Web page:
And their love affair with idolatry had eventually led them to commit gross acts of immorality, prompting God to declare them as an abomination in His eyes. 

“But then they deserted me for Baal-peor,
    giving themselves to that shameful idol.
Soon they became vile,
    as vile as the god they worshiped.” – Hosea 9:10 NLT

The Hebrew word that is translated as “vile” in this verse was usually associated with an actual idol. God considered these man-made gods to be detestable because they were intended to be substitutes for Him. Men that God had given life had turned around and manufactured these mindless and lifeless pieces of stone, wood, and precious metal as His replacements. And, in doing so, the chosen people of God became as detestable and abominable in His eyes as the gods they had made. But unlike their lifeless idols, the Israelites were fully capable of committing egregious acts of immorality. According to Hosea, the people of Israel were guilty of a wide range of sins against God and one another.

“There is no faithfulness, no kindness,
    no knowledge of God in your land.
You make vows and break them;
    you kill and steal and commit adultery.
There is violence everywhere—
    one murder after another.” – Hosea 4:1-2 NLT

And Amos discloses that the ten northern tribes had managed to violate every single one of God’s holy commandments. Because they had no love for God, they had no capacity to show love and respect for one another.

They sold the innocent for silver,
the needy for a pair of sandals.
They trample on the dirt-covered heads of the poor;
they push the destitute away.
A man and his father go to the same girl;
in this way they show disrespect for my moral purity. – Amos 2:6-7 NLT

They were not only immoral, but they were also unjust. Their failure to love and honor God by keeping His holy commands resulted in an inability to care for one another. Centuries earlier, Moses had told the people of Israel, “Listen, O Israel! The Lord is our God, the Lord alone. And you must love the Lord your God with all your heart, all your soul, and all your strength” (Deuteronomy 6:4 NLT). But God expected their love for Him to show up in the way that they loved one another. So, when Jesus was asked by the Pharisees to name the greatest commandment in the Law of Moses, He responded, “‘You must love the Lord your God with all your heart, all your soul, and all your mind.’ This is the first and greatest commandment. A second is equally important: ‘Love your neighbor as yourself.’ The entire law and all the demands of the prophets are based on these two commandments” (Matthew 22:37-40 NLT).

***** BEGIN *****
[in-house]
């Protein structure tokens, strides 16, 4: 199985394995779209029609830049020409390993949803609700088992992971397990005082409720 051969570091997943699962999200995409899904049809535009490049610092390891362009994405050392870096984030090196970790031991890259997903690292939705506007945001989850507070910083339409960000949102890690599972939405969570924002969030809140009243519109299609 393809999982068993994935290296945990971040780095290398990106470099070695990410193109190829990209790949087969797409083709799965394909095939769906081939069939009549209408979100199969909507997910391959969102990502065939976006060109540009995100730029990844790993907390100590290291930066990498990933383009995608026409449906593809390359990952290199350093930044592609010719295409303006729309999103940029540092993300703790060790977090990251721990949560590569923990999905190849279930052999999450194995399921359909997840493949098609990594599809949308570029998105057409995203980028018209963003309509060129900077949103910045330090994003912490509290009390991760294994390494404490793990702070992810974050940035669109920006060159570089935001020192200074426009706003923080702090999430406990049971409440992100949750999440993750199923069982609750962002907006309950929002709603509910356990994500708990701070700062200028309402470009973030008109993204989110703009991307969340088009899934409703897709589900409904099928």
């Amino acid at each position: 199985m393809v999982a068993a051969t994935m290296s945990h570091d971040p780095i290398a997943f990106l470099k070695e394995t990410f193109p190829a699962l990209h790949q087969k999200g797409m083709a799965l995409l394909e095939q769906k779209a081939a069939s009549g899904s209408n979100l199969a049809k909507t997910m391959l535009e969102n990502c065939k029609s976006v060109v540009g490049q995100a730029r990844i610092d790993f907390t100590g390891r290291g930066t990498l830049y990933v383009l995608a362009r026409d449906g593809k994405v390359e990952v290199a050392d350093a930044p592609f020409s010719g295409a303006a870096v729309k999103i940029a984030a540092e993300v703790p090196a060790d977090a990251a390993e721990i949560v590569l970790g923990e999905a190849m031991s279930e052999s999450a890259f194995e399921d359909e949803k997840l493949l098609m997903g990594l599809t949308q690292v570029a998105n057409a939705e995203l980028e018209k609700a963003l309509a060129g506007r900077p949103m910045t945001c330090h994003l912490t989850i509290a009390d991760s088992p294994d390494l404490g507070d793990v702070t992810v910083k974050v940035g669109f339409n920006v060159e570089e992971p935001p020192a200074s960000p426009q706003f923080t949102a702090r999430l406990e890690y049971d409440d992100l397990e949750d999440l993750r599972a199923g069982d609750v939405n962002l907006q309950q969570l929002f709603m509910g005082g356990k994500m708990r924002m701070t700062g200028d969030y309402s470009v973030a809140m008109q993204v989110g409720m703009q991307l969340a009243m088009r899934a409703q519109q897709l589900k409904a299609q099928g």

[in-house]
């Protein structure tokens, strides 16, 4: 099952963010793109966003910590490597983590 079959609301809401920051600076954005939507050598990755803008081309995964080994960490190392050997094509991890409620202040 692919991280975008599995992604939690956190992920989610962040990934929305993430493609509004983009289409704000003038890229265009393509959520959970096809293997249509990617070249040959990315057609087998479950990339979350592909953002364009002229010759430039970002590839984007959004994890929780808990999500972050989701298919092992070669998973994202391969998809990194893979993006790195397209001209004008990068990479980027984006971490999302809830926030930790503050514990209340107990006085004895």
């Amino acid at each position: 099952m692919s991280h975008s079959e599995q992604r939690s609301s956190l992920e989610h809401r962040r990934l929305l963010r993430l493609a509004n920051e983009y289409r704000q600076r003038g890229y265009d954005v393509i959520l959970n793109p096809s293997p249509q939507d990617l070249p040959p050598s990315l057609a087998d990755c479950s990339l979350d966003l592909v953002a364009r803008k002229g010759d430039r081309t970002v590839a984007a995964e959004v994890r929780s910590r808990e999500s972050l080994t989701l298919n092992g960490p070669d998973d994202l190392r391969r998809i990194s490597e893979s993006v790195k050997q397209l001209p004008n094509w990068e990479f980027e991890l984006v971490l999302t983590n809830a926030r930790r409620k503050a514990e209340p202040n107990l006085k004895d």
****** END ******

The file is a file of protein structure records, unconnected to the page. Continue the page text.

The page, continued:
Bu the people of Israel were guilty of abandoning God and abusing one another. They had actually made themselves gods, practicing a brand of religion that was motivated by an unhealthy obsession with self and a disdain for others. Ignoring all of God’s commands regarding the just and holy treatment of their neighbor, the Israelites practiced a form of injustice that was unheard of even among the pagan nations surrounding them.

They stretch out on clothing seized as collateral;
they do so right beside every altar!
They drink wine bought with the fines they have levied;
they do so right in the temple of their God! – Amos 2:8 NLT

The Israelites were to have been a light to the nations, illustrating the way in which the just and holy laws of God could produce a community of loving and compassionate people whose lives were dedicated to honoring Him and caring for one another. But they had failed miserably. The spiritual light had gone out in Israel. They were living in the darkness of sin, the blind leading the blind, and their pervasive pride kept them from recognizing their sorrow state and returning to God in repentance.

Their arrogance testifies against them,
    yet they don’t return to the Lord their God
    or even try to find him. – Hosea 7:10 NLT

And, as Amos will point out, they had forgotten all that God had done for them. Enjoying the recent signs of success made possible by the leadership of Jeroboam II, the people of Israel had grown content, cocky, and spiritually complacent. Like the church of Laodicea in the book of Revelation, the people of Israel were blissfully ignorant of their true condition. They were boastfully declaring, “I am rich. I have everything I want. I don’t need a thing” and yet, they were actually “wretched and miserable and poor and blind and naked” (Revelation 3:17 NLT). And their over-confidence would bring down the judgment of God.

English Standard Version (ESV) The Holy Bible, English Standard Version. ESV® Permanent Text Edition® (2016). Copyright © 2001 by Crossway Bibles, a publishing ministry of Good News Publishers.

New Living Translation (NLT) Holy Bible, New Living Translation, copyright © 1996, 2004, 2015 by Tyndale House Foundation. Used by permission of Tyndale House Publishers Inc., Carol Stream, Illinois 60188. All rights reserved.

The Message (MSG)Copyright © 1993, 1994, 1995, 1996, 2000, 2001, 2002 by Eugene H. Peterson

One thought on “When the Light Goes Out

  1. Pingback: When the Light Goes Out — Devotionary – Talmidimblogging